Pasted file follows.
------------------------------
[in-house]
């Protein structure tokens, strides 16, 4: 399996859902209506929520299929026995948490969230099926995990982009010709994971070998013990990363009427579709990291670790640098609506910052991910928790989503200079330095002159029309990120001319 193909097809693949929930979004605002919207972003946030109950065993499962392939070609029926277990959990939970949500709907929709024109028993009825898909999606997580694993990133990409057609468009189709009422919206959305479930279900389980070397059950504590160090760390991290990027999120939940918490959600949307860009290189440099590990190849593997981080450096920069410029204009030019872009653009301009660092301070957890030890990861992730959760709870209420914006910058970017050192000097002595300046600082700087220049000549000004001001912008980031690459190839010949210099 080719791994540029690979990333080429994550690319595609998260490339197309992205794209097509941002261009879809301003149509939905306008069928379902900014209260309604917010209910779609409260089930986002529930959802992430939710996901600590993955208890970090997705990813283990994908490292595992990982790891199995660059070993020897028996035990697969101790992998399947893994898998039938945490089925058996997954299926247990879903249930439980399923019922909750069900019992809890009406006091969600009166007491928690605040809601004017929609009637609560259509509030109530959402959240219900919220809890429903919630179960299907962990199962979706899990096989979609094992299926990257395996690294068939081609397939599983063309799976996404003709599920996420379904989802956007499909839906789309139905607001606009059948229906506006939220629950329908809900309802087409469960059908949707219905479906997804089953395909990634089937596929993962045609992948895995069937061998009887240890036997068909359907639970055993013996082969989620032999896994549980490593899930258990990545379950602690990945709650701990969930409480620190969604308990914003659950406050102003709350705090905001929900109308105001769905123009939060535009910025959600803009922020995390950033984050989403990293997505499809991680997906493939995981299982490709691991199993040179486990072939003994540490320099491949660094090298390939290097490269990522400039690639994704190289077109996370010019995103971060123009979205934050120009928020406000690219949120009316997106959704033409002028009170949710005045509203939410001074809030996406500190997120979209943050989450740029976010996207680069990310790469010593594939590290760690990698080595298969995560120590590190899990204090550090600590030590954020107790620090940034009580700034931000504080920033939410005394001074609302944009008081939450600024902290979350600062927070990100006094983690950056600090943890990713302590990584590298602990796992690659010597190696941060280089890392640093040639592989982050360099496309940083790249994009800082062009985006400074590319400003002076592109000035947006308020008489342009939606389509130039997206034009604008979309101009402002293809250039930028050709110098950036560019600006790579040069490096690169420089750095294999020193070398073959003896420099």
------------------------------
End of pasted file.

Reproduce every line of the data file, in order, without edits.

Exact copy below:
[in-house]
């Protein structure tokens, strides 16, 4: 399996859902209506929520299929026995948490969230099926995990982009010709994971070998013990990363009427579709990291670790640098609506910052991910928790989503200079330095002159029309990120001319 193909097809693949929930979004605002919207972003946030109950065993499962392939070609029926277990959990939970949500709907929709024109028993009825898909999606997580694993990133990409057609468009189709009422919206959305479930279900389980070397059950504590160090760390991290990027999120939940918490959600949307860009290189440099590990190849593997981080450096920069410029204009030019872009653009301009660092301070957890030890990861992730959760709870209420914006910058970017050192000097002595300046600082700087220049000549000004001001912008980031690459190839010949210099 080719791994540029690979990333080429994550690319595609998260490339197309992205794209097509941002261009879809301003149509939905306008069928379902900014209260309604917010209910779609409260089930986002529930959802992430939710996901600590993955208890970090997705990813283990994908490292595992990982790891199995660059070993020897028996035990697969101790992998399947893994898998039938945490089925058996997954299926247990879903249930439980399923019922909750069900019992809890009406006091969600009166007491928690605040809601004017929609009637609560259509509030109530959402959240219900919220809890429903919630179960299907962990199962979706899990096989979609094992299926990257395996690294068939081609397939599983063309799976996404003709599920996420379904989802956007499909839906789309139905607001606009059948229906506006939220629950329908809900309802087409469960059908949707219905479906997804089953395909990634089937596929993962045609992948895995069937061998009887240890036997068909359907639970055993013996082969989620032999896994549980490593899930258990990545379950602690990945709650701990969930409480620190969604308990914003659950406050102003709350705090905001929900109308105001769905123009939060535009910025959600803009922020995390950033984050989403990293997505499809991680997906493939995981299982490709691991199993040179486990072939003994540490320099491949660094090298390939290097490269990522400039690639994704190289077109996370010019995103971060123009979205934050120009928020406000690219949120009316997106959704033409002028009170949710005045509203939410001074809030996406500190997120979209943050989450740029976010996207680069990310790469010593594939590290760690990698080595298969995560120590590190899990204090550090600590030590954020107790620090940034009580700034931000504080920033939410005394001074609302944009008081939450600024902290979350600062927070990100006094983690950056600090943890990713302590990584590298602990796992690659010597190696941060280089890392640093040639592989982050360099496309940083790249994009800082062009985006400074590319400003002076592109000035947006308020008489342009939606389509130039997206034009604008979309101009402002293809250039930028050709110098950036560019600006790579040069490096690169420089750095294999020193070398073959003896420099």